For her, it probably wouldn't be entirely appropriate to see you. It's worth a shot if you are that desperate but really, the good ones act that way with everyone.
posted by JJ86 at 5:49 AM on June 20, 2006


It probably wouldn't hurt to ask her out in a casual way. A good idea in any case would be to show a token of appreciation to her and the other nurses to let them know they really helped you out. Most nurses feel a little under appreciated at times and a thank you card or small gift is usually welcome. My grandfather used to send his nurses a nice fruit basket and they really seemed to appreciate it. You can drop it off yourself if you need a reason to go back.

On preview, MrZero's suggestion of a thank you note just to her with an offer of coffee might be a good idea.
posted by Yorrick at 5:49 AM on June 20, 2006


Ask her. Take a chance. Coffee or lunch as others suggested. Go for it!
posted by bim at 5:54 AM on June 20, 2006


Do it. My old boss met his wife this way after he was hospitalized (for falling off a drainpipe while climbing out of another girl's window).
posted by amber_dale at 6:03 AM on June 20, 2006 [1 favorite]


Speaking from personal experiences, nurses can be quite the good time. Definitely ask, but be prepared for a ride!
posted by Mr. Gunn at 7:09 AM on June 20, 2006


I think it might be different if she were, say, the nurse at your GP's office, or if you'd been admitted and she treated you for weeks. But an ER nurse you're not all that likely to run into again even if you end up in the ER again? I'd say go ahead and ask her out. If she's super ultra sticky on the ethics subject, she'll might say no, but what do you have to lose, really?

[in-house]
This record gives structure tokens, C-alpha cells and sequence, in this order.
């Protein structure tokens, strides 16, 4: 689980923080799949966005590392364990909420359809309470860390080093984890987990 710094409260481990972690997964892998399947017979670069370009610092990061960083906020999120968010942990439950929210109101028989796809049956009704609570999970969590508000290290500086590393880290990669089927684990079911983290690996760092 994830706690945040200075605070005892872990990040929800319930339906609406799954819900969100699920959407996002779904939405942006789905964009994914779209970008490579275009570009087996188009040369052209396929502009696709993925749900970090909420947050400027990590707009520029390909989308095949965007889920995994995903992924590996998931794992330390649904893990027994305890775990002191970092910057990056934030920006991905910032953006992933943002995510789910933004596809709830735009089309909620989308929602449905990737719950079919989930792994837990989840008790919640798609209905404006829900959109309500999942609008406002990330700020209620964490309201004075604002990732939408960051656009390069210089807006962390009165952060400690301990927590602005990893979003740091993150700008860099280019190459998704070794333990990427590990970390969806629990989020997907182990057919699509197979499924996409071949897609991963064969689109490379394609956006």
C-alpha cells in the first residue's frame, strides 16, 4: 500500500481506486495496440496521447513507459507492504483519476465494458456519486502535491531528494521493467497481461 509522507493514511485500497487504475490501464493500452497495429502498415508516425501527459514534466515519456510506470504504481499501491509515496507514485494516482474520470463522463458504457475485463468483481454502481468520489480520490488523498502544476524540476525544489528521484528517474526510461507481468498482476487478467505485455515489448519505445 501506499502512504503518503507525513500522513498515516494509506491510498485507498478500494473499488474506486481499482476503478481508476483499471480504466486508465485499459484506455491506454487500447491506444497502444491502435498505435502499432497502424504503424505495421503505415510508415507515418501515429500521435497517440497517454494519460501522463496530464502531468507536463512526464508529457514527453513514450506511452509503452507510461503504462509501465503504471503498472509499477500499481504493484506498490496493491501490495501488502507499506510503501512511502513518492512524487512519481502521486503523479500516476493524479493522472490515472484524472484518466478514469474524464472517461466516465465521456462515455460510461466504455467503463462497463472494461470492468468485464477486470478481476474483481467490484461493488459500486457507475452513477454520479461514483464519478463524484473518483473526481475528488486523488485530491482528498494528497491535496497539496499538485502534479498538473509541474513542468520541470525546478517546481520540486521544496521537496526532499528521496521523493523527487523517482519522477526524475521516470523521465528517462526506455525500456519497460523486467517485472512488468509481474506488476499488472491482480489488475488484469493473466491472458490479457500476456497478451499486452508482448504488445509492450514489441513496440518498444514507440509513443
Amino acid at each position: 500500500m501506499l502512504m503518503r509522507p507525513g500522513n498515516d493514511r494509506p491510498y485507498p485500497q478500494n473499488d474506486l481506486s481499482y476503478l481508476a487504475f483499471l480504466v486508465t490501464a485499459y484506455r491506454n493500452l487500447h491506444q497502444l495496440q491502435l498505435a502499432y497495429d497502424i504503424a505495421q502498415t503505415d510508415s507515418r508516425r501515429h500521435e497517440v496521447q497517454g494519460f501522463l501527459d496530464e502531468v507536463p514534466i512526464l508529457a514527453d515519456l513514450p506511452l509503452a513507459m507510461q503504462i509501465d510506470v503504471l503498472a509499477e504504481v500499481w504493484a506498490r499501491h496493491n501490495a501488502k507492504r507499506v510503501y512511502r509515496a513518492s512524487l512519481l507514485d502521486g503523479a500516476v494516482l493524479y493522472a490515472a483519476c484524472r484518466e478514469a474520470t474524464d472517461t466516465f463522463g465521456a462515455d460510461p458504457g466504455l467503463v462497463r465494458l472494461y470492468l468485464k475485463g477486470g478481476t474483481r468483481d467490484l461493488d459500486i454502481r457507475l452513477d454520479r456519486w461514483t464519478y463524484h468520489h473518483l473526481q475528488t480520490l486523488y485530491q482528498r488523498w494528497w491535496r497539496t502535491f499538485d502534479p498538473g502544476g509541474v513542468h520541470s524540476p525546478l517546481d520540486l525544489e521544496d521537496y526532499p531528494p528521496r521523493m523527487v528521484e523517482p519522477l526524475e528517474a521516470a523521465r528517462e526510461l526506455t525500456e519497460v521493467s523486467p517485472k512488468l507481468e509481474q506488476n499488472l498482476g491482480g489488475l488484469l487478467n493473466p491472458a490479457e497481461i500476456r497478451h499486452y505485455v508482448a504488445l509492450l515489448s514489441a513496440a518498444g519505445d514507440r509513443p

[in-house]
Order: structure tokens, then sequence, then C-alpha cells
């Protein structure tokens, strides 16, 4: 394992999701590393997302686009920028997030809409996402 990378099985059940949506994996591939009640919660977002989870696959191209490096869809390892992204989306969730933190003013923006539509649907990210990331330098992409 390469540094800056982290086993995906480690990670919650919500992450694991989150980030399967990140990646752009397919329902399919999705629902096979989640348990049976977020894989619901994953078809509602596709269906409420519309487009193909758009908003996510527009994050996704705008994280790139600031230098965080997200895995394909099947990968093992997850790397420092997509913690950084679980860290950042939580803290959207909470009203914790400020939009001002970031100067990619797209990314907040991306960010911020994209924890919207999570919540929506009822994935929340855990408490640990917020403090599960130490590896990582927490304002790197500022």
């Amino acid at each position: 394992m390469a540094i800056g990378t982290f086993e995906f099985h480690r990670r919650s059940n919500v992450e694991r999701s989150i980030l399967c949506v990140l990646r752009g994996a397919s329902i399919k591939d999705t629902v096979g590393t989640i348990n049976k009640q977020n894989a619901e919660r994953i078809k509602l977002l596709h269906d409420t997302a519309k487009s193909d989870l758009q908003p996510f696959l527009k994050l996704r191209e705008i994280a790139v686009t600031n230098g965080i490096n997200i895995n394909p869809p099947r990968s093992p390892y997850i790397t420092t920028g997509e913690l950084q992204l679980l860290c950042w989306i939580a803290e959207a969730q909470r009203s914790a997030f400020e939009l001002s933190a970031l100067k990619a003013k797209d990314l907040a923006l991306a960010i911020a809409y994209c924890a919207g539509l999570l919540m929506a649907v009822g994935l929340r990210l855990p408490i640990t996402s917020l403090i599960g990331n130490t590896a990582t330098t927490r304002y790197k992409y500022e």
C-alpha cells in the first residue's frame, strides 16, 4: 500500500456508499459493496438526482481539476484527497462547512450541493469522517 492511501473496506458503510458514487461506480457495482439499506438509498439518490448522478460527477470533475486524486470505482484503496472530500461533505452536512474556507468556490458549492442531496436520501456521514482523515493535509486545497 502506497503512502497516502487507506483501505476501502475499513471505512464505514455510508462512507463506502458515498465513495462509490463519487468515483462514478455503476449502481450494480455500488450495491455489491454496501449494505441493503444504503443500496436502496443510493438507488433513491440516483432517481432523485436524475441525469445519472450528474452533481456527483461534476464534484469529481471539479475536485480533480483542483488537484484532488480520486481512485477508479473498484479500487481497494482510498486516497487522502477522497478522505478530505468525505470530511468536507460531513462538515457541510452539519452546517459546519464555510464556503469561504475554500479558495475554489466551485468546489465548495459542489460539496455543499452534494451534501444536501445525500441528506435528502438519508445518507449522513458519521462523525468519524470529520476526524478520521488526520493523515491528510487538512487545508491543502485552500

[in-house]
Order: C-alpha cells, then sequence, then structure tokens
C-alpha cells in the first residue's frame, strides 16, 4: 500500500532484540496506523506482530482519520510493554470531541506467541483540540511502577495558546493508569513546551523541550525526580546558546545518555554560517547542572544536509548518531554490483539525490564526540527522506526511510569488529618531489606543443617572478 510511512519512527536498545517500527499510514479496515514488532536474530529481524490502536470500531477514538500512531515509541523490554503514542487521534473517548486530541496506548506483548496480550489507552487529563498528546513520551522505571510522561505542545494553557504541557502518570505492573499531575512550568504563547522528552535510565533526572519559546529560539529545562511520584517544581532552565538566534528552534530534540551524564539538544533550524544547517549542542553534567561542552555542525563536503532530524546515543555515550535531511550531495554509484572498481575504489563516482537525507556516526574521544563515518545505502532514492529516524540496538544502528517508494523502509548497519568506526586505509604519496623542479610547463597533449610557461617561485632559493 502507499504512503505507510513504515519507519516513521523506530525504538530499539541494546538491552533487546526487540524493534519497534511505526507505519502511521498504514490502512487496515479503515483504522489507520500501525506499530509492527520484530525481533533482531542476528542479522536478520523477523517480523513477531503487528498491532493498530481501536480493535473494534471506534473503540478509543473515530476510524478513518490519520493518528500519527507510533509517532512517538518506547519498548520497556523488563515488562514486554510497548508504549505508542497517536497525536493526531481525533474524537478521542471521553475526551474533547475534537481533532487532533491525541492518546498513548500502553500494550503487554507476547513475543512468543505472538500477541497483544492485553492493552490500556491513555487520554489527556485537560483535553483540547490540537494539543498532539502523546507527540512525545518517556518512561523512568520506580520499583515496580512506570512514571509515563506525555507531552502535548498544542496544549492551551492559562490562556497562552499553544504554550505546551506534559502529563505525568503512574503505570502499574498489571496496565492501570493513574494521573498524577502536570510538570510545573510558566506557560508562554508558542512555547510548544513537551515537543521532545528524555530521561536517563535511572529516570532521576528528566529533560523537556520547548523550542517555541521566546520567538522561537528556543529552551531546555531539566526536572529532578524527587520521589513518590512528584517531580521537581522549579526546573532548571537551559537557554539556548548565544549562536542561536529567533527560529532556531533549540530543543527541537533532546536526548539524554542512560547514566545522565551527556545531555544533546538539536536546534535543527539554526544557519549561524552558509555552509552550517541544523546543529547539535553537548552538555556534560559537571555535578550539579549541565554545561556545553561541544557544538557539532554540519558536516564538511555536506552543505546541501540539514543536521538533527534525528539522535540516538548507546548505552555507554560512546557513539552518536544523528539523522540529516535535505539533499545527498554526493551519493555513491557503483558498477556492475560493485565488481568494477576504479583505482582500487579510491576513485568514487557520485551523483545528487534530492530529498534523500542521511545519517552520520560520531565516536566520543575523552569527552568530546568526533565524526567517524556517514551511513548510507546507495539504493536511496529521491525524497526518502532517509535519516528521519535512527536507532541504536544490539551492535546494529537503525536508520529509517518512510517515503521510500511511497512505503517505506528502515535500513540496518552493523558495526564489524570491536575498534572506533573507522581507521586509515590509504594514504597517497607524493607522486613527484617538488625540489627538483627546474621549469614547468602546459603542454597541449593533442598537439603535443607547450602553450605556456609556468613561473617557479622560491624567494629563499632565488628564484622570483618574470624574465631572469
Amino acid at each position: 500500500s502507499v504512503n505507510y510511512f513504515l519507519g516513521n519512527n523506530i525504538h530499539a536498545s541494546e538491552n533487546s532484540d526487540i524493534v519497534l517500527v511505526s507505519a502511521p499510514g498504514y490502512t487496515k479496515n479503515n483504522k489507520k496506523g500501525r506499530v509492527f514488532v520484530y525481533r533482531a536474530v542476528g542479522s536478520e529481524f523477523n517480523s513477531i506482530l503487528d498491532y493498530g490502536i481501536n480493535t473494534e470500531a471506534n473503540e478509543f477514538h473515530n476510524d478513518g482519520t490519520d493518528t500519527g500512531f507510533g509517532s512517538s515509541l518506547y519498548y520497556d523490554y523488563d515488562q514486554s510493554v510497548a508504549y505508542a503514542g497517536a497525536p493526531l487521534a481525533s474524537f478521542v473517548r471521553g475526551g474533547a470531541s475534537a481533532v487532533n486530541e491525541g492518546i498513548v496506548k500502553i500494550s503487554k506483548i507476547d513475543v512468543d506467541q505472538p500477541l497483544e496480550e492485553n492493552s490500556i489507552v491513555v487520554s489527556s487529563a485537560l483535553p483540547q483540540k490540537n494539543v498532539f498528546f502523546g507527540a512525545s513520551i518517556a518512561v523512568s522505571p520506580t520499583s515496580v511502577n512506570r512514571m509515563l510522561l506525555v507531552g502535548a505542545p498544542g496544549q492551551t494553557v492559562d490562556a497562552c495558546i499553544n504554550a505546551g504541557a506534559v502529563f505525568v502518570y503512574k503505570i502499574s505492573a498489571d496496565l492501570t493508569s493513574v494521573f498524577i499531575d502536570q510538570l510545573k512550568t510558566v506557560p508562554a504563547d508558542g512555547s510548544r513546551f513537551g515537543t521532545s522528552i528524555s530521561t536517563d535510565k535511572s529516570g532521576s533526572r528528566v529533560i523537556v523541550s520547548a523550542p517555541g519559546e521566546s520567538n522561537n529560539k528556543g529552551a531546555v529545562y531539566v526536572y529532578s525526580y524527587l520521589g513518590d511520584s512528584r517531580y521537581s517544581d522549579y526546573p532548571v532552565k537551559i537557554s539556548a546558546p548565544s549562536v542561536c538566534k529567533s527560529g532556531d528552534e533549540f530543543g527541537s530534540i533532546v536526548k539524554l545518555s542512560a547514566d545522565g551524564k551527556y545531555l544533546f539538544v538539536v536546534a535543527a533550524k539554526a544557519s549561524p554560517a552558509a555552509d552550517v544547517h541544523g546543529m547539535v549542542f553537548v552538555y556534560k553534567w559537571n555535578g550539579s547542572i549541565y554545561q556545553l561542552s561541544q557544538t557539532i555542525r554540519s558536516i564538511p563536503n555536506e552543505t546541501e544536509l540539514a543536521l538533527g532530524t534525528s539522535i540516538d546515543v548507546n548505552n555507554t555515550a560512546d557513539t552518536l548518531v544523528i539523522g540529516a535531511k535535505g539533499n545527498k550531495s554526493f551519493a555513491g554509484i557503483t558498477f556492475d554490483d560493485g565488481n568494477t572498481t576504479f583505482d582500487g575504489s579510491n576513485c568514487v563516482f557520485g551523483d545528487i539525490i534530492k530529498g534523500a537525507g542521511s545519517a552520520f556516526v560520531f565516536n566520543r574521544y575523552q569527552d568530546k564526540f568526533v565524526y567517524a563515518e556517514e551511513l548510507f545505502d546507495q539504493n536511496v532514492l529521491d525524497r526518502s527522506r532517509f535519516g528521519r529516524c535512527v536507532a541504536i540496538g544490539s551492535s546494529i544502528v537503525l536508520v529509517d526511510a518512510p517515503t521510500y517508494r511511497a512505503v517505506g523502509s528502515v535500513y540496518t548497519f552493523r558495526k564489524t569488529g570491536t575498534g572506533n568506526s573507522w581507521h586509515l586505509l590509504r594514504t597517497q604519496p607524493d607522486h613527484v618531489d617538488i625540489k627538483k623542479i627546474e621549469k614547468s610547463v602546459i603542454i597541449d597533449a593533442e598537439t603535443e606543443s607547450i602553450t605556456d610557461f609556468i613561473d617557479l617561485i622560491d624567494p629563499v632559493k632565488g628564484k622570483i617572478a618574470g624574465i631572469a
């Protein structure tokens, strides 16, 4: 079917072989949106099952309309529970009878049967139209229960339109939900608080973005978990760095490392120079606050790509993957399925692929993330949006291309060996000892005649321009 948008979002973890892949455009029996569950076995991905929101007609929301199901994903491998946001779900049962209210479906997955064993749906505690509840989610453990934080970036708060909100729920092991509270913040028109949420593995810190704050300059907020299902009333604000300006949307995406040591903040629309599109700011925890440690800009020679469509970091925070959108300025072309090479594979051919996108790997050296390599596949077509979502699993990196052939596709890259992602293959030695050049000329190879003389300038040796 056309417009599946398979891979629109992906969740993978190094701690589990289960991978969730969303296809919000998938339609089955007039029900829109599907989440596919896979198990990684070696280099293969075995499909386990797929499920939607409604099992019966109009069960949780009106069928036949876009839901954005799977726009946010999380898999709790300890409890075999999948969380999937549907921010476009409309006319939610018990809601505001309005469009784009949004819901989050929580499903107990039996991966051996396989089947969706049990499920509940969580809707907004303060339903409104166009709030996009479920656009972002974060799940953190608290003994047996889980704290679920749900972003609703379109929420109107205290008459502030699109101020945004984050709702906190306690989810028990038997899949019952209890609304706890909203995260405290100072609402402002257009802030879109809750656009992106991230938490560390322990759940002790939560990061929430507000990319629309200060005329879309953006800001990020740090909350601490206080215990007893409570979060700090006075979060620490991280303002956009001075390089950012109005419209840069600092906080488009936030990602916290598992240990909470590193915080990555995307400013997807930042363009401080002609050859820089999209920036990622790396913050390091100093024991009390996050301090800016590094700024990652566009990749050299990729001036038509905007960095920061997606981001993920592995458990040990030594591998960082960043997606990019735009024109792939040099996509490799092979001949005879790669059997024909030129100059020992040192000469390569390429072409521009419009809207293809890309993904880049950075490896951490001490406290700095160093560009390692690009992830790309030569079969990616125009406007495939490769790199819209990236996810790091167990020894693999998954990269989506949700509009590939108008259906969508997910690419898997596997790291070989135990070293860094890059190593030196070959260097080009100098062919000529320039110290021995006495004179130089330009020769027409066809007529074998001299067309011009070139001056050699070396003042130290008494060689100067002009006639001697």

posted by jacquilynne at 7:09 AM on June 20, 2006


Thanks everyone. I'm going to do it!
I think the card and/or flowers idea sounds great. I know her first name (i_cola - her name IS Jenny! She'll be ok as long as we keep away from the moors!), and I know her shifts for the rest of the week.

I'm not afraid of getting rejected (things like that don't set off panic attacks for me).

Thanks for the great suggestions!

One more for good luck: !
posted by zerokey at 7:10 AM on June 20, 2006


Mr. Gunn - my Mom is a nurse. In a decidedly creepy way wrought with freaky memories from growing up, I totally get you.
posted by zerokey at 7:12 AM on June 20, 2006


Are we going to get to find out what happened? Probably the thread will close too quick.
posted by sonofsamiam at 7:22 AM on June 20, 2006


Are we going to get to find out what happened?

Inquiring hive minds want to know. (but I second the call for followup!)
posted by NekulturnY at 7:33 AM on June 20, 2006


Probably the thread will close too quick. - sonofsamiam

AskMe threads are open for a year. That should be long enough for some follow up!
posted by raedyn at 8:36 AM on June 20, 2006


I will definitely post a followup!
posted by zerokey at 9:09 AM on June 20, 2006


Um, the eyes comment is not exactly professional bedside manner stuff. It does confuse things. Of course you were paniking, so who knows.
posted by Ironmouth at 9:12 AM on June 20, 2006


As a nurse I have chatted with people that want to talk and I find interesting. Some patients love to chat, and if I have time I will make small talk. She sounds very friendly, and since she knew you were having a panic attack, she may have wanted to ease your anxiety with nice conversation. I don't know if I would of commented on the appearance of the opposite sex. (I do frequently compliment elderly women on their beautiful skin or hair, and ask them their secret). So she probably found you attractive. Plus, if somebody isn't interesting I probably wouldn't hang at the bedside to make small talk for too long. Nurses are busy people, so she probably found you interesting. Was she checking your pupils at the time of the eye comment? I might say something like, "what beautiful blue eyes", or something along those lines while checking pupillary reactions. Regardless, good luck!